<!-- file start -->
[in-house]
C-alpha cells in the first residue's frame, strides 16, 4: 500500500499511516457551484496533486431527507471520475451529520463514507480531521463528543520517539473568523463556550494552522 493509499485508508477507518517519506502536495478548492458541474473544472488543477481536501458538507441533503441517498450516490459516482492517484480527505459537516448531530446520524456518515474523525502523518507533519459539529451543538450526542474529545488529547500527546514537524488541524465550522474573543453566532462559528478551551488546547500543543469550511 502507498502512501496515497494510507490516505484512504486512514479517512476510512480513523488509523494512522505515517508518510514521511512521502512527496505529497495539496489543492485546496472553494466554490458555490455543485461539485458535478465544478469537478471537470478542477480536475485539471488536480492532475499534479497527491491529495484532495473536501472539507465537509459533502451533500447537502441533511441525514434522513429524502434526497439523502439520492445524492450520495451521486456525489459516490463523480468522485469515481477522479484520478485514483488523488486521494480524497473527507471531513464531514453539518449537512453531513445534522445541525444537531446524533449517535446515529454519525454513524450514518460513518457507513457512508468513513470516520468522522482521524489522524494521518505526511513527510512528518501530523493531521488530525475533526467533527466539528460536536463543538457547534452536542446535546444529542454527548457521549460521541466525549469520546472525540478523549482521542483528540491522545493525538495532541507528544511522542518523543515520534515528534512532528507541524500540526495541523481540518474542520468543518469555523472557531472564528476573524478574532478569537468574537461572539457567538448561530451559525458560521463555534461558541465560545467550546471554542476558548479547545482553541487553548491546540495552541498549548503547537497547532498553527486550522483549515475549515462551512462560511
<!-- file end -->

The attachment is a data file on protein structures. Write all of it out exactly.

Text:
[in-house]
C-alpha cells in the first residue's frame, strides 16, 4: 500500500499511516457551484496533486431527507471520475451529520463514507480531521463528543520517539473568523463556550494552522 493509499485508508477507518517519506502536495478548492458541474473544472488543477481536501458538507441533503441517498450516490459516482492517484480527505459537516448531530446520524456518515474523525502523518507533519459539529451543538450526542474529545488529547500527546514537524488541524465550522474573543453566532462559528478551551488546547500543543469550511 502507498502512501496515497494510507490516505484512504486512514479517512476510512480513523488509523494512522505515517508518510514521511512521502512527496505529497495539496489543492485546496472553494466554490458555490455543485461539485458535478465544478469537478471537470478542477480536475485539471488536480492532475499534479497527491491529495484532495473536501472539507465537509459533502451533500447537502441533511441525514434522513429524502434526497439523502439520492445524492450520495451521486456525489459516490463523480468522485469515481477522479484520478485514483488523488486521494480524497473527507471531513464531514453539518449537512453531513445534522445541525444537531446524533449517535446515529454519525454513524450514518460513518457507513457512508468513513470516520468522522482521524489522524494521518505526511513527510512528518501530523493531521488530525475533526467533527466539528460536536463543538457547534452536542446535546444529542454527548457521549460521541466525549469520546472525540478523549482521542483528540491522545493525538495532541507528544511522542518523543515520534515528534512532528507541524500540526495541523481540518474542520468543518469555523472557531472564528476573524478574532478569537468574537461572539457567538448561530451559525458560521463555534461558541465560545467550546471554542476558548479547545482553541487553548491546540495552541498549548503547537497547532498553527486550522483549515475549515462551512462560511